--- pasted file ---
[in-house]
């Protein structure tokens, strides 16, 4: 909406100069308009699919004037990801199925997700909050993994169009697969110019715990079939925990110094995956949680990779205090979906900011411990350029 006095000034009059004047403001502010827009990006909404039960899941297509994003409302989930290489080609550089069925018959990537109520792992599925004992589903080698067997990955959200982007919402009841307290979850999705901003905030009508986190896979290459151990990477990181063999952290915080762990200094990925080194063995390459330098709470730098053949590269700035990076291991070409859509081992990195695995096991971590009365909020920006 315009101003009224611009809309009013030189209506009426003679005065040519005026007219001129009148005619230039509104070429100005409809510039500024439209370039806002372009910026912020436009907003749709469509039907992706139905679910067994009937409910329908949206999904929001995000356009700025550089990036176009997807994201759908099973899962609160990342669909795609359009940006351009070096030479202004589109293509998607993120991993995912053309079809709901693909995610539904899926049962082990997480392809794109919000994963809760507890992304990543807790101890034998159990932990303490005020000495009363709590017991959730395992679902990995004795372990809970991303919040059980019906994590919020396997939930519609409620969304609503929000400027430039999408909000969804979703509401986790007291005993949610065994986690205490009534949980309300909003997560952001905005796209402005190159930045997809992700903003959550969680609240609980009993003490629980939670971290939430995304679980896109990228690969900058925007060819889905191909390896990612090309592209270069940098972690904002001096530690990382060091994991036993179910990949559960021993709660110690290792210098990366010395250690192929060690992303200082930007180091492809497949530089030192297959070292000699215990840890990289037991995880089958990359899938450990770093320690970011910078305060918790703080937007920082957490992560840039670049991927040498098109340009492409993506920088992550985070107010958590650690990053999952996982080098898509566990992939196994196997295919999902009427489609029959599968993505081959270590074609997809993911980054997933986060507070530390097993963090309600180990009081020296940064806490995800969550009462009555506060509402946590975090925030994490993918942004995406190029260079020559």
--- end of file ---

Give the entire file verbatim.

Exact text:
[in-house]
């Protein structure tokens, strides 16, 4: 909406100069308009699919004037990801199925997700909050993994169009697969110019715990079939925990110094995956949680990779205090979906900011411990350029 006095000034009059004047403001502010827009990006909404039960899941297509994003409302989930290489080609550089069925018959990537109520792992599925004992589903080698067997990955959200982007919402009841307290979850999705901003905030009508986190896979290459151990990477990181063999952290915080762990200094990925080194063995390459330098709470730098053949590269700035990076291991070409859509081992990195695995096991971590009365909020920006 315009101003009224611009809309009013030189209506009426003679005065040519005026007219001129009148005619230039509104070429100005409809510039500024439209370039806002372009910026912020436009907003749709469509039907992706139905679910067994009937409910329908949206999904929001995000356009700025550089990036176009997807994201759908099973899962609160990342669909795609359009940006351009070096030479202004589109293509998607993120991993995912053309079809709901693909995610539904899926049962082990997480392809794109919000994963809760507890992304990543807790101890034998159990932990303490005020000495009363709590017991959730395992679902990995004795372990809970991303919040059980019906994590919020396997939930519609409620969304609503929000400027430039999408909000969804979703509401986790007291005993949610065994986690205490009534949980309300909003997560952001905005796209402005190159930045997809992700903003959550969680609240609980009993003490629980939670971290939430995304679980896109990228690969900058925007060819889905191909390896990612090309592209270069940098972690904002001096530690990382060091994991036993179910990949559960021993709660110690290792210098990366010395250690192929060690992303200082930007180091492809497949530089030192297959070292000699215990840890990289037991995880089958990359899938450990770093320690970011910078305060918790703080937007920082957490992560840039670049991927040498098109340009492409993506920088992550985070107010958590650690990053999952996982080098898509566990992939196994196997295919999902009427489609029959599968993505081959270590074609997809993911980054997933986060507070530390097993963090309600180990009081020296940064806490995800969550009462009555506060509402946590975090925030994490993918942004995406190029260079020559």